Iconic London Stores Rich In History

Take the credit cards for a treat and visit 4 of London's oldest and most famous stores, which still keep up with the times.

London is a city where you have the choice of luxury department stores, vintage street markets and cutting-edge British design. It’s been a fashion leader and a trendsetter but also has always been filled with classic shopping experiences. We take a look at four of our best-loved iconic stores that have been tempting shoppers for decades.

 

Foyles, in its early days (©Foyles store)
Foyles, in its early days (©Foyles store)

 

New Home for Historic Store

Established in the early 1900s, Foyles has innovation sewn into its spine. It was the first bookseller to offer a mail-order service, and one of the first shops to initiate in-store events such as author readings and exhibitions. In June it moves into its new premises, located next door to the building it's called home since 1912. This new four-storey space – a light-filled art deco building – has been transformed into a bookshop for the 21st century with a huge atrium, a purpose-built events space, and four miles of shelving for books. 

If you’re in town June 11 to July 4, look out for its Grand Opening Festival with guests galore. New address: 107 Charing Cross Rd, London WC2H 0EB.

 

John Lewis, loved by Londoners for 150 years
John Lewis, loved by Londoners for 150 years (courtesy John Lewis)

 

John Lewis – 150 Years Young

Britain’s cherished department store turns 150 in May, which the company’s Oxford Street flagship celebrates with good cheer. Not only is it a company with a social conscience (all employees get a share of the co-operative’s profits) and renowned for its customer service, it’s also still the go-to store for many of life’s milestone events – from buying your first work outfit to furnishing your new apartment. An in-store Victorian-themed exhibition (to 23 June) depicts the story of the store through the ages, since opening on 2 May 1864, including a reconstruction of John Spedan Lewis’s office, where it all began. It’s also opened up its roof terrace to customers for the first time, transformed into a tranquil haven by expert horticulturalists – offering far-reaching views of the capital.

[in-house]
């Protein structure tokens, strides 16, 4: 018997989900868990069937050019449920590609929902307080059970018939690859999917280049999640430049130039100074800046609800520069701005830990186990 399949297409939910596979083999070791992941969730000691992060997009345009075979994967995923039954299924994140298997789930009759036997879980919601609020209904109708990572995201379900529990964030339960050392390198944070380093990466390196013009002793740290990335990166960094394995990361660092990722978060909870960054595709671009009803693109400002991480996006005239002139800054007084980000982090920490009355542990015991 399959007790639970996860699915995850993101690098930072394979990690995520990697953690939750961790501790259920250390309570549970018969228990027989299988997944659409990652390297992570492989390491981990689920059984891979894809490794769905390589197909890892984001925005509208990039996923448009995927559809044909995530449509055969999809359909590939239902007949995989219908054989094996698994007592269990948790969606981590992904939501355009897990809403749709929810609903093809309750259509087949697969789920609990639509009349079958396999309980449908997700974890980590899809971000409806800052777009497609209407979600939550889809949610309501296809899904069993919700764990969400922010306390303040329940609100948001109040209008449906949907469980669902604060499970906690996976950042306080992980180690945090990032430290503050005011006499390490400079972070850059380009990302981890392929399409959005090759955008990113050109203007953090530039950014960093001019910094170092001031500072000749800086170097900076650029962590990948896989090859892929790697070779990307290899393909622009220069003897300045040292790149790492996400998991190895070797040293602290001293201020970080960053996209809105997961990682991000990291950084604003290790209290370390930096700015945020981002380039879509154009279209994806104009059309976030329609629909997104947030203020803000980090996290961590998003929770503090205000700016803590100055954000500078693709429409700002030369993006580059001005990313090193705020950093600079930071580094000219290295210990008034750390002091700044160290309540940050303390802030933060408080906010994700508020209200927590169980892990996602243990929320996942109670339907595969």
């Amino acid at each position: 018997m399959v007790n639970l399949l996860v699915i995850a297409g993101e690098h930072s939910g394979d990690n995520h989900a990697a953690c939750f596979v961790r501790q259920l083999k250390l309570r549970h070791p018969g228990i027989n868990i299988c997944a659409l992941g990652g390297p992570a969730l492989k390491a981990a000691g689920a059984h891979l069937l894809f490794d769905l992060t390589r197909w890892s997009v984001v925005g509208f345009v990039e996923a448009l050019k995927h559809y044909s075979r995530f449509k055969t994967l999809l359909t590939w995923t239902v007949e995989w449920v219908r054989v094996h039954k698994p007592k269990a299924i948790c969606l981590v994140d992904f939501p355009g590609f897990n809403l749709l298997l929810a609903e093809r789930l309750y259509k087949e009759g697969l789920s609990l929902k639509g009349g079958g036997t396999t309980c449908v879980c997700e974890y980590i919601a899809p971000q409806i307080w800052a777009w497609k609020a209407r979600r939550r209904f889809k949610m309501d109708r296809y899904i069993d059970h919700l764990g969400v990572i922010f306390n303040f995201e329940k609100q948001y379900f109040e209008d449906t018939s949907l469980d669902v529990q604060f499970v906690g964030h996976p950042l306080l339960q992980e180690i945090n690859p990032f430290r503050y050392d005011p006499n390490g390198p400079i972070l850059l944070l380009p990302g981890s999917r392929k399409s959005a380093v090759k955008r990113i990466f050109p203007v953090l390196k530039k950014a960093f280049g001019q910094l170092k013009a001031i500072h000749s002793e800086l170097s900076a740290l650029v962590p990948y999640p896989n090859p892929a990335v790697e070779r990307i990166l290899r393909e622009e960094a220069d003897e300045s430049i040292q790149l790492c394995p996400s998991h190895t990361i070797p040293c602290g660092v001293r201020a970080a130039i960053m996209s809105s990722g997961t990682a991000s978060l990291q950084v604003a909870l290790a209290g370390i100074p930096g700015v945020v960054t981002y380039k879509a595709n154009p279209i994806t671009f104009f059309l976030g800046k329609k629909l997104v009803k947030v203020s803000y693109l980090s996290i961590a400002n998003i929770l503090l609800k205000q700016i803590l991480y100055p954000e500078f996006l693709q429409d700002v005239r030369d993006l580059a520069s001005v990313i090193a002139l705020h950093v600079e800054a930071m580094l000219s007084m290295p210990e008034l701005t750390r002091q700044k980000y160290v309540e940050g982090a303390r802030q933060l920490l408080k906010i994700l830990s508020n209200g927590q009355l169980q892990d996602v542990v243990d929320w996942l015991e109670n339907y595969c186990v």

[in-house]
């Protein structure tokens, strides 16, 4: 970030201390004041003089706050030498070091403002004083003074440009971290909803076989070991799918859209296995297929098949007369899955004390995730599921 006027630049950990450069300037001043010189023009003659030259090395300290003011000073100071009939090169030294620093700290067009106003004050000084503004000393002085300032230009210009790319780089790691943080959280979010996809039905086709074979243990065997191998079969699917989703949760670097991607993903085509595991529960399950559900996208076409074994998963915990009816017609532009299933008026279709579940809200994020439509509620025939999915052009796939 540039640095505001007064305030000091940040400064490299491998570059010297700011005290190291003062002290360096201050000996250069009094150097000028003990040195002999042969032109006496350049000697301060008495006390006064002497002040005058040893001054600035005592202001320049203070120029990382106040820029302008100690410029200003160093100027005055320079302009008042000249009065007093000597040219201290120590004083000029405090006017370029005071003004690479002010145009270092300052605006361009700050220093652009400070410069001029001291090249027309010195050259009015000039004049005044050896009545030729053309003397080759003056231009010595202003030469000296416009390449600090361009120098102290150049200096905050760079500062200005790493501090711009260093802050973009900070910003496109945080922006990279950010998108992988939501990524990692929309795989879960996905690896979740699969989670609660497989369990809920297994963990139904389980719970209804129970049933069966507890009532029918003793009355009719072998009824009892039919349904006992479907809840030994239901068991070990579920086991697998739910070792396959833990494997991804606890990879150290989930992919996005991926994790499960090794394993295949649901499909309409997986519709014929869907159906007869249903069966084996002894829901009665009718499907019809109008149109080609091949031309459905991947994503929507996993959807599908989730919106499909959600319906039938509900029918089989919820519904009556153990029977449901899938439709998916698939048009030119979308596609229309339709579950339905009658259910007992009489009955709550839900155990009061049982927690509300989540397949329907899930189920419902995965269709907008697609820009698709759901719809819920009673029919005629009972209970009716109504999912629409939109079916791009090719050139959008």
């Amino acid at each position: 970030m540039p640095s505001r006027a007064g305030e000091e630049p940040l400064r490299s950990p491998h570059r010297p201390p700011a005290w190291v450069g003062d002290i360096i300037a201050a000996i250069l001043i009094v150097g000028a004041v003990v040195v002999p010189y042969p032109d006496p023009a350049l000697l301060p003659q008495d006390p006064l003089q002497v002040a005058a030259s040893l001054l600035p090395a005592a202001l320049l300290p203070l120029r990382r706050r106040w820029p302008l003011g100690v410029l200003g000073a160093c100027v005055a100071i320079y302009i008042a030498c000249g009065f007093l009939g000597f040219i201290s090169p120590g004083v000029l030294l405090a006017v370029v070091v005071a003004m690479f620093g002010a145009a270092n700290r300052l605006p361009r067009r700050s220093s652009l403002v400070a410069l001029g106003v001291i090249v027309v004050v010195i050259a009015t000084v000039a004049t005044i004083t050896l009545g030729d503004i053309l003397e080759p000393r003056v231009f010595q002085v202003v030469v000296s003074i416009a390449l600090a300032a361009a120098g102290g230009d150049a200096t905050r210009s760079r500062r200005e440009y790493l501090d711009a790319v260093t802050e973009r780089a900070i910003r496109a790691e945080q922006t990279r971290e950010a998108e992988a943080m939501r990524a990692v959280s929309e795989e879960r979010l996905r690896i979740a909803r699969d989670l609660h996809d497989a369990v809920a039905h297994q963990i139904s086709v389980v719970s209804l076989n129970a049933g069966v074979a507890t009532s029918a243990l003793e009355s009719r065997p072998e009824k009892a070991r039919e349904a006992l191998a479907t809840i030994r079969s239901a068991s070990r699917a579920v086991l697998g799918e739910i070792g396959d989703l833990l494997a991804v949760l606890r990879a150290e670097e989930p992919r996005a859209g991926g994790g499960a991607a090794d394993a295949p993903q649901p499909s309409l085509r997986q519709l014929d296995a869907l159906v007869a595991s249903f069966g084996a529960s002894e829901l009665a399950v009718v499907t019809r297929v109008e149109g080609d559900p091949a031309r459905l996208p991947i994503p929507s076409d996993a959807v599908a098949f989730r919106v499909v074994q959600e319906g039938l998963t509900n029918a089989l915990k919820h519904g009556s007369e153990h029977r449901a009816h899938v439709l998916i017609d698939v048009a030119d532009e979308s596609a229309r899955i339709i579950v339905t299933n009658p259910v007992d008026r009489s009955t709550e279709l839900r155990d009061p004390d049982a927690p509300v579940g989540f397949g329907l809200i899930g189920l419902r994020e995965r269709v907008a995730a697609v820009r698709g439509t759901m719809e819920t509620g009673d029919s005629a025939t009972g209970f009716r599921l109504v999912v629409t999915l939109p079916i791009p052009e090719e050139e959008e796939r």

Iconic frontage of Liberty of London
Iconic frontage of Liberty of London (©Tony Baggett/iStock editorial/Thinkstock)

 

Fabrics & Fashions At Liberty

Best known for its haberdashery department and custom-designed prints and textiles, the Tudor-revival style store has been a Regent Street shopping landmark since 1875. The dark timber beams you see on the outside were taken from two ships, HMS Impregnable and HMS Hindustan, and designed at the height of the Tudor revival. Today it still oozes heritage on its five floors of fashion and fabrics. Libertys is still renowned as the place to go for its own-brand designed silks and cottons which are updated each season – although always with a look back to its heritage designs.

 

Tempting window display at Hamleys
Tempting window display at Hamleys (©Stu99/iStockeditorial/Thinkstock)

Hamleys – A Seven-floor Wonderland

From the latest superheroes to high-tech electronic games and a good old traditional teddy bear, Hamleys has been bringing a smile to wide-eyed kids’ faces since its 1881. Spread over seven floors and employing around 335 staff, this mega toyshop caters for all young ‘uns, from new-born babes to, well, adults who are young at heart. Even today, you’ll still find traditional toys such as rocking horses, puppets and furry brown teddy bears. But you’ll also find the latest action toys such as Angry Birds and Ben 10 – with plenty of in-store activities and demonstrations that will bring out the inner kid in anyone.

Find out more about London's shopping scene.